Lucy Davison of Keen as Mustard reviews the BIG Forum meeting of 4 June
A lively meeting was held on a sunny evening in June at the brand new Research Now offices in Blackfriars to discuss the future skills needed by market researchers. Nick Thomas, aka ‘Mr Web’, chaired the meeting and opened the dialogue by reviewing the 100,000 job ads which have been placed on his site since 2008. He asked the question ‘What’s happened in MR recruitment since 2008? – is it all doom and gloom or just mostly?’…. Although there was (sadly) no prize for reading the tiny print on some of his slides, Nick was relentlessly cheerful in true Joe Dolce style and his insertion of ‘surprising’ visual slides (Mr Dolce included) and use of ‘Fatify’ ‘Oldify’ and ‘Baldify’ (look them up!) kept us entertained.
Nick’s analysis found that at most middle and senior levels on the agency side there was not in fact a huge change in the rate of posting ads, but that graduate recruitment ‘fell off a cliff’ in 2009, with some implications for skill shortages now. An analysis of salaries over the last ten years showed a sharp decline in real terms for REs and SREs, requiring urgent action, he feels. In terms of trends, Nick’s view was that social media is not so relevant for B2B (discuss?), neuroscience is currently being hyped massively but is not going to take over the world and that the big agencies are embracing new technologies and the management of big data with gusto.
We then heard the views of the panel of experts – Damon Thomas of recruitment firm Hasson Associates, training consultant Danny Wain and Clive Warren of CSA Recruitment. They each spoke briefly about how the skill set for MR has changed and what they see as likely to change in future.
For Damon the job titles and skills mix had changed a great deal and the landscape has become much more diverse. Job titles have gone from being very standard (research executive, research manager, associate director, director…) to a varied range including digital data consultants, co-creation consultants, social media analysts and insight managers. This opens up more options for candidates and he has seen a change in the mix and source of candidates – now coming from high tech and non-traditional research backgrounds such as media, PR and ad agencies – which he thinks will continue to evolve. This seems to be a benefit for research as boundaries are blurring and data becomes an increasingly important business tool. In terms of B2B Damon sees it as the younger sibling playing catch up with these trends, with social media for example only just starting off in B2B.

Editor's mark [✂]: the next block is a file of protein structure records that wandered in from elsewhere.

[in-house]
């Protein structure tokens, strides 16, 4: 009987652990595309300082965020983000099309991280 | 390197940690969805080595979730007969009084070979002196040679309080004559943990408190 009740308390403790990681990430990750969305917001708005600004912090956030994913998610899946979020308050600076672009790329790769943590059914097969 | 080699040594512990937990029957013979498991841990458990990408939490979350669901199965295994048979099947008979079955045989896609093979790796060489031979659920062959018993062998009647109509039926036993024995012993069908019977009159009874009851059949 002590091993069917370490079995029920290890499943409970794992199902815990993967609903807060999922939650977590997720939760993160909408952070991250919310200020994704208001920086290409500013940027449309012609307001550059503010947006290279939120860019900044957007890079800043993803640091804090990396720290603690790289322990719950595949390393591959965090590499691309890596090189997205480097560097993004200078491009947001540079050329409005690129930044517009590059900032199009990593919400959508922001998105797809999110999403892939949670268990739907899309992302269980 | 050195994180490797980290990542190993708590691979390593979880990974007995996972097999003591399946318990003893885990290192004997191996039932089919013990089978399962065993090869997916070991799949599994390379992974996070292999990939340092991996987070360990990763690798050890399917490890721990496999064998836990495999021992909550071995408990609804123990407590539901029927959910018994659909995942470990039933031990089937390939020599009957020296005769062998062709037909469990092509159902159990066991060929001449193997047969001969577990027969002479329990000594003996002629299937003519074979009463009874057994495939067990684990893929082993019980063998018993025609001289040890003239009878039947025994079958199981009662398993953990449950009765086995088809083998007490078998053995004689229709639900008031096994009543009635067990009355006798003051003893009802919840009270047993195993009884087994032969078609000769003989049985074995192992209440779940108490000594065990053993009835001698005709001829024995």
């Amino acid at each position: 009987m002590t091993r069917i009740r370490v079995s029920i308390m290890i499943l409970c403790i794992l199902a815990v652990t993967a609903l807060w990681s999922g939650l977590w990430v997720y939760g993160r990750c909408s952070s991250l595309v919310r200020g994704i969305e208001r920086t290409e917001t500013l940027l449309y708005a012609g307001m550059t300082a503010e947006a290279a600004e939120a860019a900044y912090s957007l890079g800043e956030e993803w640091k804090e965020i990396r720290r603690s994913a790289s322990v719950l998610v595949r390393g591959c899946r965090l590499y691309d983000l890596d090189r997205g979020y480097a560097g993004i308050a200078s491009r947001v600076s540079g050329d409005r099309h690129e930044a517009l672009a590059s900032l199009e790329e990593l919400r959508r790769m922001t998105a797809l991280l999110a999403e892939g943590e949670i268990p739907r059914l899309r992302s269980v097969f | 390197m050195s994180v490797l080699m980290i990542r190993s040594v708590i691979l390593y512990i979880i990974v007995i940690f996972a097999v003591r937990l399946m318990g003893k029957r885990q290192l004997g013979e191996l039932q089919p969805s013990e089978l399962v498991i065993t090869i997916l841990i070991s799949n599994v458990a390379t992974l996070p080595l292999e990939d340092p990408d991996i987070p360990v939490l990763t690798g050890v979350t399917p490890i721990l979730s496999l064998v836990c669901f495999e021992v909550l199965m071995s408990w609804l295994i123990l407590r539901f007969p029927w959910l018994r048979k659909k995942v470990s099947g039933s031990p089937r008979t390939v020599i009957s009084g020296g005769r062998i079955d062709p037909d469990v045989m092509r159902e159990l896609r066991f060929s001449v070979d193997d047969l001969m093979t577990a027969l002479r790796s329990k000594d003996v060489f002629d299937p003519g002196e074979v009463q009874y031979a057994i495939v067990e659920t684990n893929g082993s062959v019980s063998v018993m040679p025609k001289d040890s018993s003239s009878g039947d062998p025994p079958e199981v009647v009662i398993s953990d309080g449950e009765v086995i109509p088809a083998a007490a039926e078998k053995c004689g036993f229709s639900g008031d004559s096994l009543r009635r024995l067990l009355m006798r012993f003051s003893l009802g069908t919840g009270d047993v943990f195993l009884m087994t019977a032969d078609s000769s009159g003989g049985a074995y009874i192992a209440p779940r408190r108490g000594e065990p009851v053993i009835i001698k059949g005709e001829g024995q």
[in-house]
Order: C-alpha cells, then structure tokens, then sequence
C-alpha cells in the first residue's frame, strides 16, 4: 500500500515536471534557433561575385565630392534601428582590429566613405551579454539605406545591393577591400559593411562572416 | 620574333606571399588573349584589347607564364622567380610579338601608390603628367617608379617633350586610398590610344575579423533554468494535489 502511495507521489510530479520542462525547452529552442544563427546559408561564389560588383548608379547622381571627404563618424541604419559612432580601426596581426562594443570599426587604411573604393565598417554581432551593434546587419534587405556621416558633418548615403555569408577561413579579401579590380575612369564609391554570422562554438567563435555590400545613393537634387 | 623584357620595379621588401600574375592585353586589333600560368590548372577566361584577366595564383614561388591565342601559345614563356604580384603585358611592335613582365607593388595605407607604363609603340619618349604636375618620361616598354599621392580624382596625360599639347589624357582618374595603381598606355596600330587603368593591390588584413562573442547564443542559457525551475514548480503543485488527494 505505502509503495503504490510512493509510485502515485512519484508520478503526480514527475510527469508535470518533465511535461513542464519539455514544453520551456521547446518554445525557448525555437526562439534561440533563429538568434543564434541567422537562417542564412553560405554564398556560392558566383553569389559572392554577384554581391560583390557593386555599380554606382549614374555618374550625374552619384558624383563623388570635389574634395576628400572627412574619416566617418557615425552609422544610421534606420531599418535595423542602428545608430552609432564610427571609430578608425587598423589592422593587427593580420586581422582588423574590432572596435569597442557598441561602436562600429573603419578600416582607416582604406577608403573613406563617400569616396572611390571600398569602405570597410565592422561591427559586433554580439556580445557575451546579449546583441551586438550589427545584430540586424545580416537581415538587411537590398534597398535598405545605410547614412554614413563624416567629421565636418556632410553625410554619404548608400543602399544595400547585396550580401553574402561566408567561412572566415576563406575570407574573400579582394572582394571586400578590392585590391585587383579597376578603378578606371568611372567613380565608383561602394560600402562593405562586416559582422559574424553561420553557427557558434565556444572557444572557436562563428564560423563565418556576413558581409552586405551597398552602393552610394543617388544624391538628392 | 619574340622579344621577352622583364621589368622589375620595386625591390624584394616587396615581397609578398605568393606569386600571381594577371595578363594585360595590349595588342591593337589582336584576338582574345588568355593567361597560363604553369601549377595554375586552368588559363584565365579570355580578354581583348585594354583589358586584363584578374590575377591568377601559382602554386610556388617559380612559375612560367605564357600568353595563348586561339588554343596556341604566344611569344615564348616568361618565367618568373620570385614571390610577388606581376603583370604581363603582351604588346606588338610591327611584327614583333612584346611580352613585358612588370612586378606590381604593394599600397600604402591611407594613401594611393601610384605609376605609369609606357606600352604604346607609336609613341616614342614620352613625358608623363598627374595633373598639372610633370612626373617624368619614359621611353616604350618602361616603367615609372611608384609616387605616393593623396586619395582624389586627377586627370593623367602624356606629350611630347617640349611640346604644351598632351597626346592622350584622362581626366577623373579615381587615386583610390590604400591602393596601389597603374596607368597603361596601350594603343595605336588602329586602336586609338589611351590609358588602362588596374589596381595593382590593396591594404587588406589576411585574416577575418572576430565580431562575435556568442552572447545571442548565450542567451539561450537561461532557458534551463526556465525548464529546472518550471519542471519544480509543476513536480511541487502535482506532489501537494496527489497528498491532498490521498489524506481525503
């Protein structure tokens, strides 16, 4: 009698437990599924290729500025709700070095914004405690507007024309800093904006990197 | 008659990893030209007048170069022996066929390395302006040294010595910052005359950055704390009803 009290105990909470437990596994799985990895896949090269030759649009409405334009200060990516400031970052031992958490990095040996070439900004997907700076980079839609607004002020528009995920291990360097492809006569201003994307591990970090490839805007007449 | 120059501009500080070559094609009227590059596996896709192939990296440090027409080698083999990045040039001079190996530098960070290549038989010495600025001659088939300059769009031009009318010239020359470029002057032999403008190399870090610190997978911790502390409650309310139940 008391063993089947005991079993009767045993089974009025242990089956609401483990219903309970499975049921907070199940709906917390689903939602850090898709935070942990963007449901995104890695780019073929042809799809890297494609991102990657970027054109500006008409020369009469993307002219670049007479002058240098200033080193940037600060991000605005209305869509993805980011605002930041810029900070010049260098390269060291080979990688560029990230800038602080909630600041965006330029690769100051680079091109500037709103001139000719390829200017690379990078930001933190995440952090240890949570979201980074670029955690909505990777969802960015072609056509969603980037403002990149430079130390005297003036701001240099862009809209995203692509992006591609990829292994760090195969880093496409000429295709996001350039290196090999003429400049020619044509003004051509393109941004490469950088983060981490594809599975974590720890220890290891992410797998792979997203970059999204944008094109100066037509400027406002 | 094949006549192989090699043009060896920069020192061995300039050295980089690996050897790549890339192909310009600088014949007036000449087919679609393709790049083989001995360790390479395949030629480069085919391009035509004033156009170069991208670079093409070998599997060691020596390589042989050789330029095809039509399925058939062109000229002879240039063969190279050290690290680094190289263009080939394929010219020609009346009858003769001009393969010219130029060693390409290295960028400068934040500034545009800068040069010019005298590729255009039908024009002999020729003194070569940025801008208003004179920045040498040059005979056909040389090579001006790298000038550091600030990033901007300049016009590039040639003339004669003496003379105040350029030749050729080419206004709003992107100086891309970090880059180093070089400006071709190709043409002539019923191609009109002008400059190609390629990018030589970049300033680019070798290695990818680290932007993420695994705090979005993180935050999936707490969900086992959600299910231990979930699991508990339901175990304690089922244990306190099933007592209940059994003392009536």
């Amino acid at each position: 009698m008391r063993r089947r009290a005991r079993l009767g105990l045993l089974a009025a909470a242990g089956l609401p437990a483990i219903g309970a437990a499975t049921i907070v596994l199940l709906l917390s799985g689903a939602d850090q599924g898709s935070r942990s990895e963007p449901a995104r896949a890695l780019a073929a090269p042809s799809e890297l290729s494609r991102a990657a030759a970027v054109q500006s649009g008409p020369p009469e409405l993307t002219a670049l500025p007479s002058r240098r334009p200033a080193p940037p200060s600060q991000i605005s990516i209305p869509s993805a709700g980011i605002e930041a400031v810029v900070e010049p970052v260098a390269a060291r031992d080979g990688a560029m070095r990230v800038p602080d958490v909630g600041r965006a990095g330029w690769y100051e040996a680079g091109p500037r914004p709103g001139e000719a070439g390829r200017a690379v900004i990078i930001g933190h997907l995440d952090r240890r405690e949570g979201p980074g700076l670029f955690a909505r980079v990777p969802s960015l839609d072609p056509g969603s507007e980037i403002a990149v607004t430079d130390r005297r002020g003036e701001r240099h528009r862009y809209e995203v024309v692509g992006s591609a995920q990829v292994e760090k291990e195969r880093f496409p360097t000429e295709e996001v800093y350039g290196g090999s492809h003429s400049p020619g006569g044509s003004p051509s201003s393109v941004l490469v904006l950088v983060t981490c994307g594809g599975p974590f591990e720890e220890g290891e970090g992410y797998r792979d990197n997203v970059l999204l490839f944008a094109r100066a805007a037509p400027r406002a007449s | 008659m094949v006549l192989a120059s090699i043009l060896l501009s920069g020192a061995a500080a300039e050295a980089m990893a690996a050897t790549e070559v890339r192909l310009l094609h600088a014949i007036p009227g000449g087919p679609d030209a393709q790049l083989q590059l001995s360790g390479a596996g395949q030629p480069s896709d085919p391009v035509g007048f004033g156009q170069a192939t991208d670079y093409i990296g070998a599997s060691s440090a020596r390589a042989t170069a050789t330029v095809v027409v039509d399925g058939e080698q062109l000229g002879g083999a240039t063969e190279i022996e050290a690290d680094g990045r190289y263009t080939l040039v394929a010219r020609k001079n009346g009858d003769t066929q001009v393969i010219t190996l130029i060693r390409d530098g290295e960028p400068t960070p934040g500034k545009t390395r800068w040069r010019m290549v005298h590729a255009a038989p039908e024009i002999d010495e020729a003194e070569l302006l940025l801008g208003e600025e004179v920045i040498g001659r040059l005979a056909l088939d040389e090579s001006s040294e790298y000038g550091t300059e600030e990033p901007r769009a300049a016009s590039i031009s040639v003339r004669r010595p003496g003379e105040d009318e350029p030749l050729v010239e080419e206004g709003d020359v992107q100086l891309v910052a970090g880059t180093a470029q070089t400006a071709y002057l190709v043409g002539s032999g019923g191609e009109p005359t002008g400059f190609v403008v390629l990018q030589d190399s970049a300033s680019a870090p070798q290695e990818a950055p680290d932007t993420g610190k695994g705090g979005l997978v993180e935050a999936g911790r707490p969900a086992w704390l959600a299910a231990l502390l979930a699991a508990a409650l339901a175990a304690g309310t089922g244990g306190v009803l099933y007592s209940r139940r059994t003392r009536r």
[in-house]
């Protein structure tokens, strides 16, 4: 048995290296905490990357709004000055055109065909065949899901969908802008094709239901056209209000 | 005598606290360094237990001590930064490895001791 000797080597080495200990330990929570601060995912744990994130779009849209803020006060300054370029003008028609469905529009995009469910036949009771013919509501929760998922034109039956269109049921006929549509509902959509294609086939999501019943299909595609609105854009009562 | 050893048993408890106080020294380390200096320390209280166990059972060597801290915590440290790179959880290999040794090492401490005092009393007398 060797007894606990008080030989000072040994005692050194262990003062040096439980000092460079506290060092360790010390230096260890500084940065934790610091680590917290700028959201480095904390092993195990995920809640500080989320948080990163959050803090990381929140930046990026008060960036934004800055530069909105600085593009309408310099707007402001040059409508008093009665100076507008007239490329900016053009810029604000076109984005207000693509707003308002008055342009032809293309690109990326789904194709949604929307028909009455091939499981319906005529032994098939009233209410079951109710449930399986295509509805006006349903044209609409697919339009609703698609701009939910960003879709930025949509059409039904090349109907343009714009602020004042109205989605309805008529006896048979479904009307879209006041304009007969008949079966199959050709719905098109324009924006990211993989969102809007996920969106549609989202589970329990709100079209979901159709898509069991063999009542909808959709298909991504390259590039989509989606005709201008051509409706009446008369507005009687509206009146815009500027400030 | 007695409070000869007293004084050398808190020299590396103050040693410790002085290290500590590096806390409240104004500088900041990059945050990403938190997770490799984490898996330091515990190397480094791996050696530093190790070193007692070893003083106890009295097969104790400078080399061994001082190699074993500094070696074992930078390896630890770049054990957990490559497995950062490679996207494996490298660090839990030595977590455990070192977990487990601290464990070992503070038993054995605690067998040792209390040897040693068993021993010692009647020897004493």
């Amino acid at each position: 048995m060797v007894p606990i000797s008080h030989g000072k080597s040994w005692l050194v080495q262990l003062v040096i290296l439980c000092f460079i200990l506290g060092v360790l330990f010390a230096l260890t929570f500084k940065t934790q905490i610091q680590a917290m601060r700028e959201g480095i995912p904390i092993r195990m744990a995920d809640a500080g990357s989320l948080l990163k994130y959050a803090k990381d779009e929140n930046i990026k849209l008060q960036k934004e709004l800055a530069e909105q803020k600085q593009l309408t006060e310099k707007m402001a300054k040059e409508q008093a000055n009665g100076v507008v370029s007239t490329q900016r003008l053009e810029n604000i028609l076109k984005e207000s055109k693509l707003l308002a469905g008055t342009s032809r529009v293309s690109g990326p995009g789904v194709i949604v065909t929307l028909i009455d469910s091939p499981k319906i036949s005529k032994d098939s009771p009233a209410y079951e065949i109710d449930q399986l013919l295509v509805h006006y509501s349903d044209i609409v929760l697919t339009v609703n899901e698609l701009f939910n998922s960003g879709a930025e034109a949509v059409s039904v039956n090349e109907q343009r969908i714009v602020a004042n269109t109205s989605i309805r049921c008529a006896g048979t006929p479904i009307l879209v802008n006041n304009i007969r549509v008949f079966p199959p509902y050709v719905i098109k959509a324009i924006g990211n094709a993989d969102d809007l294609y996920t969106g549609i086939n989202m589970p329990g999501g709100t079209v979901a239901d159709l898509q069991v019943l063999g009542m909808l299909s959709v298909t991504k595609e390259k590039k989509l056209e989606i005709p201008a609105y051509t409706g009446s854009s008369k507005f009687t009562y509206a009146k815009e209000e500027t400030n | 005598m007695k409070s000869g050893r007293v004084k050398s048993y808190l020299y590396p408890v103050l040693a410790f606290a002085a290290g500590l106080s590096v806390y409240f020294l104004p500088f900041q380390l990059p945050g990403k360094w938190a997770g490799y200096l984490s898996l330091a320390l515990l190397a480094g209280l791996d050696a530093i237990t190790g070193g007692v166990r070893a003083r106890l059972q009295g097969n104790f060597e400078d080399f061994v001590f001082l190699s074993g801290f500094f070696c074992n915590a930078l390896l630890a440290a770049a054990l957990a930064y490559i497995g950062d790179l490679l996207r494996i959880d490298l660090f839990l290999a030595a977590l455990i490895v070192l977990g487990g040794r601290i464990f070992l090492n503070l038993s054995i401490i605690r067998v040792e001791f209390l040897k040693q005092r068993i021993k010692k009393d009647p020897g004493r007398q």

Damon sees the challenge ahead as being how to attract and nurture talent within the industry, in particular given that salaries are not hugely different from 12 years ago.
Danny Wain spoke about the growth in softer skills and a decreased focus on the need for technical research skills. He sees a need for a new breed of ‘business-savvy’ researchers who have a confident point of view which is rooted in a grasp of the bigger commercial picture. These researchers will need to understand and communicate not just ‘what?’ and ‘why?’ but ‘so what?’ and ‘what next?’ Danny is called on increasingly to train researchers in negotiating and influencing skills and people and performance management, as well as in storytelling and the communication of insight.
For Clive, the research industry is now paying for lack of entry level recruitment in 2008. He sees a lack of talent coming through the ranks and a strong need for entrepreneurialism and business acquisition skill as well as the more traditional technical research skills.
A lively discussion then ensued with lots of participation from the audience including recruitment supremo Liz Norman who offered her perspective on recruiting in this area since 1984. Liz questioned the size of the ‘universe’ of MR, Clive questioned if it includes community managers and social media managers and Ben Hogg from Research Now commented that perhaps we are all a bit too concerned with semantics – entertainingly describing his agency as a digital ‘inquisitory consultancy’ employing ‘insight masters’. Keith Bailey talked about the move to insight manager as a job title during his time at Nokia but cited that it was a problem because some internal clients actually wanted research and data, not insight and stories.
This led to a discussion of the difference between insight and research and the nature of the researcher as a hybrid creature – part technically brilliant analyst, part business guru.
We ended with a plea for the industry to recruit the talented researcher of the future by improving its brand image overall and in particular by improving its profile with students at universities. David Smith talked about his work as a council member for ESOMAR which has recently visited universities in the US, Belgium and Italy, using case studies to promote the industry. This sounds like a great initiative which we all felt would help change the profile of the industry and secure our future – whatever we call ourselves.